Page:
Slow Death Lights – ‘Slow Death Lights’ In Review.

Slow Death Lights – Toronto, Ontario, Canada.


Down and dirty, gloomy, melodic and inviting Stoner Rock. We’re done, review over. If only it was that easy…

We are gathered here today to witness a dissection of the brand new album from Toronto bluesy-Stoner Rocker four-piece, Slow Death Lights. The eponymously titled – Slow Death Lights.

This debut consists of nine tracks of melodic, rhythmic and down-right addictive Stoner and Desert Rock that has left me a little unsure on what to do with myself. Like many albums of this genre the risk of monotony is always at the forefront but with this first full-length, that forefront is now well in the distance, in a different time-zone and is rumoured not to exist at all.

‘Velvet Rags’ is tight as can be compositionally and drips with a thick layer of viscous attitude while it deliberately subdues itself. ‘City Lights’ continues with this dominating gloom but does so in a more playful manner and boasts the first real lead guitar hook of the album. A hook that has you in a way that you can do nothing about.

‘The Blood To Stone’ sounds as if Social Distortion have taken a turn for the Stoner Rock as a simplistic but addictive rumble and playful lead guides you to something reminiscent of US southern-style Blues-Rock. Again, it’s the simplicity of this track that wins you over, it is what it is and is really quite proud of itself.

The title track is always important and to begin with, with the opening of this one you are worried. Luckily however, a strange Stoner Rock/Black Sabbath vibe rules the secondary riffage and the first verse before a chorus that is as dreamy as Stoner Rock gets knocks you back a step, before the stoner-sabbath rules the roost again.

Of course there is filler in every sandwich, even one with an abstract choice of herbal seasoning, but at least in this case, with ‘Ironwood Trees’ said filler is still in line with the flavours on offer.

‘Good Woman’ is very much a classic of the genre, it’s drawn out, repetitive and mildly psychedelic while ‘Valley Road’ very much gives the vision of a descending and winding valley road as you move further into the darker, heavier and more driven sound of Slow Death Lights.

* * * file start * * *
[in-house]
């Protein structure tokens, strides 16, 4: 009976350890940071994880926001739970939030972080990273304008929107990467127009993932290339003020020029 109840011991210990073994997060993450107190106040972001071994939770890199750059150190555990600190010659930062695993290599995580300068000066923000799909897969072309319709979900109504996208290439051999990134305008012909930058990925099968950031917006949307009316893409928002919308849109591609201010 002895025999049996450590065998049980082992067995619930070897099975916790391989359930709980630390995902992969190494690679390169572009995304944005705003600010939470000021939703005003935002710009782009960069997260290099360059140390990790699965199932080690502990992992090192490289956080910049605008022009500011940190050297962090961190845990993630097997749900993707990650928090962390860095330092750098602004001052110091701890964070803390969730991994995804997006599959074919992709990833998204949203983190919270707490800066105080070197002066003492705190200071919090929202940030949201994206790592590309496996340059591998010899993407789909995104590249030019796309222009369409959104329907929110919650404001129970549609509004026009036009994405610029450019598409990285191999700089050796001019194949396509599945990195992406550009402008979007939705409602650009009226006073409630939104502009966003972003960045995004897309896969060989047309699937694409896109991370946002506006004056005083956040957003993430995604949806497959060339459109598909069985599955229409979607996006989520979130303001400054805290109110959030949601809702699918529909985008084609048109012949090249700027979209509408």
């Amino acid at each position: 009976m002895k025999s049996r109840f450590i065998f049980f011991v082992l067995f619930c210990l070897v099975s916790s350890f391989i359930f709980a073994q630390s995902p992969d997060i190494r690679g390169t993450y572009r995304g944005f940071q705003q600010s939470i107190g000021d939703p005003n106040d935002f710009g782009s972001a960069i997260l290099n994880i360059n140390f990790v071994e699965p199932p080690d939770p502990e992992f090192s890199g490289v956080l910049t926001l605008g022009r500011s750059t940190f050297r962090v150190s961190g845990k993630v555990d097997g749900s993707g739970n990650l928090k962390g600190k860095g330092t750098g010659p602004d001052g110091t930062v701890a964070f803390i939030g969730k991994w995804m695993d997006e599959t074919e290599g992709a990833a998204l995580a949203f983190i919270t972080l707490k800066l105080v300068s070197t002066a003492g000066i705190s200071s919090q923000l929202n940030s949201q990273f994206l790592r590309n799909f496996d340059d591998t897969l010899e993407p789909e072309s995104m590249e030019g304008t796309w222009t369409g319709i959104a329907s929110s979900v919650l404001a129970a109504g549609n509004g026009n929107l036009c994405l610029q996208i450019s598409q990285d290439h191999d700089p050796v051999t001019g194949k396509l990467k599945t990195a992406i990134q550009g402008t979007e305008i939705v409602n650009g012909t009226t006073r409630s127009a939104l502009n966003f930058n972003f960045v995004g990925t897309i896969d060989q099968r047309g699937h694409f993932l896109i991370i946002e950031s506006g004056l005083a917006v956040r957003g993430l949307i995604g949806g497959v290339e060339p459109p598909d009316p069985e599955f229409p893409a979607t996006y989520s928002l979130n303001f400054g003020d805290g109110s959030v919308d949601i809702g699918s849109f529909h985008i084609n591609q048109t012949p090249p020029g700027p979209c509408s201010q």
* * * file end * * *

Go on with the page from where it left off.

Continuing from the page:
There is an obvious influence from Kyuss and Queens Of The Stoneage that almost goes without saying, but alas I decided to utter the obvious anyway. ‘Peach’ is very much overloaded with a playful Blues lead and a rhythm section that is nothing but smile inducing. Slow Death Lights do nothing but enjoy themselves on this and shed more light on the more US-led elements of their sound unashamedly.

Vocally speaking, Slow Death Lights do not disappoint and it is not by chance that I have left it until now to comment on them, rather that any real comment hasn’t been required. It is on this last track, the all encompassing tie-off of this album that you realise the job this voice box has done has actually been far more than satisfactory.

‘Watermill’ takes you back in its latter parts where the band play at their fastest in a way so teasing, I truly hope to hear more of it on the next release. ‘Watermill’ ties off an album that is exactly as intended and really quite fun.

Find the band below:


Matthew Speer

Matt has 2.1 BA in History and is most likely somewhere in his twenties. He enjoys a wide range of music, but has a strong penchant for Punk-Rock. Originally he hails from the Isle Of Wight off the South Coast of England, UK and spends most of his time around England's South-West.

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